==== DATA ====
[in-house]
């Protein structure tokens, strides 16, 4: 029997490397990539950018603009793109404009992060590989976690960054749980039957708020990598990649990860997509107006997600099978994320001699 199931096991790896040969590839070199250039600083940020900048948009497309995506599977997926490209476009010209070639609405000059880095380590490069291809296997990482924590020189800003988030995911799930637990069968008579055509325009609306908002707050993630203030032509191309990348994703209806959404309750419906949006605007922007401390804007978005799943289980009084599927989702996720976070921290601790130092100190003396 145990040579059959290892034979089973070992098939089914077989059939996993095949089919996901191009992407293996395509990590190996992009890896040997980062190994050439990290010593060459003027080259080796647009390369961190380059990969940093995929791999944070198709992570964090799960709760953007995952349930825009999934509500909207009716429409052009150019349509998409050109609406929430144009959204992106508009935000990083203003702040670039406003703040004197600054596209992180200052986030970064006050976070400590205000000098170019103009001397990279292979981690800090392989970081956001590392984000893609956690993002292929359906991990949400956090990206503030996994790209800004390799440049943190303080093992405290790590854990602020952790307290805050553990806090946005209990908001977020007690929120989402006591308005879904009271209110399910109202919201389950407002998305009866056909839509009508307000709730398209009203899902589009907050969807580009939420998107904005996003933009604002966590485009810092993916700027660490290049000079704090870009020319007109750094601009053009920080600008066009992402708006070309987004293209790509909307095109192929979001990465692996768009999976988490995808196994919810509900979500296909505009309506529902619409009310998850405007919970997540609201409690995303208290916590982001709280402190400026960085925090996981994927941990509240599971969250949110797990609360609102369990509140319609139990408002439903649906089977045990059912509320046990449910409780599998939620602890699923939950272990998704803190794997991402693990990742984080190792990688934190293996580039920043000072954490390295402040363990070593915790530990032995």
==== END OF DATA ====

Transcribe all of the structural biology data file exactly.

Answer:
[in-house]
């Protein structure tokens, strides 16, 4: 029997490397990539950018603009793109404009992060590989976690960054749980039957708020990598990649990860997509107006997600099978994320001699 199931096991790896040969590839070199250039600083940020900048948009497309995506599977997926490209476009010209070639609405000059880095380590490069291809296997990482924590020189800003988030995911799930637990069968008579055509325009609306908002707050993630203030032509191309990348994703209806959404309750419906949006605007922007401390804007978005799943289980009084599927989702996720976070921290601790130092100190003396 145990040579059959290892034979089973070992098939089914077989059939996993095949089919996901191009992407293996395509990590190996992009890896040997980062190994050439990290010593060459003027080259080796647009390369961190380059990969940093995929791999944070198709992570964090799960709760953007995952349930825009999934509500909207009716429409052009150019349509998409050109609406929430144009959204992106508009935000990083203003702040670039406003703040004197600054596209992180200052986030970064006050976070400590205000000098170019103009001397990279292979981690800090392989970081956001590392984000893609956690993002292929359906991990949400956090990206503030996994790209800004390799440049943190303080093992405290790590854990602020952790307290805050553990806090946005209990908001977020007690929120989402006591308005879904009271209110399910109202919201389950407002998305009866056909839509009508307000709730398209009203899902589009907050969807580009939420998107904005996003933009604002966590485009810092993916700027660490290049000079704090870009020319007109750094601009053009920080600008066009992402708006070309987004293209790509909307095109192929979001990465692996768009999976988490995808196994919810509900979500296909505009309506529902619409009310998850405007919970997540609201409690995303208290916590982001709280402190400026960085925090996981994927941990509240599971969250949110797990609360609102369990509140319609139990408002439903649906089977045990059912509320046990449910409780599998939620602890699923939950272990998704803190794997991402693990990742984080190792990688934190293996580039920043000072954490390295402040363990070593915790530990032995």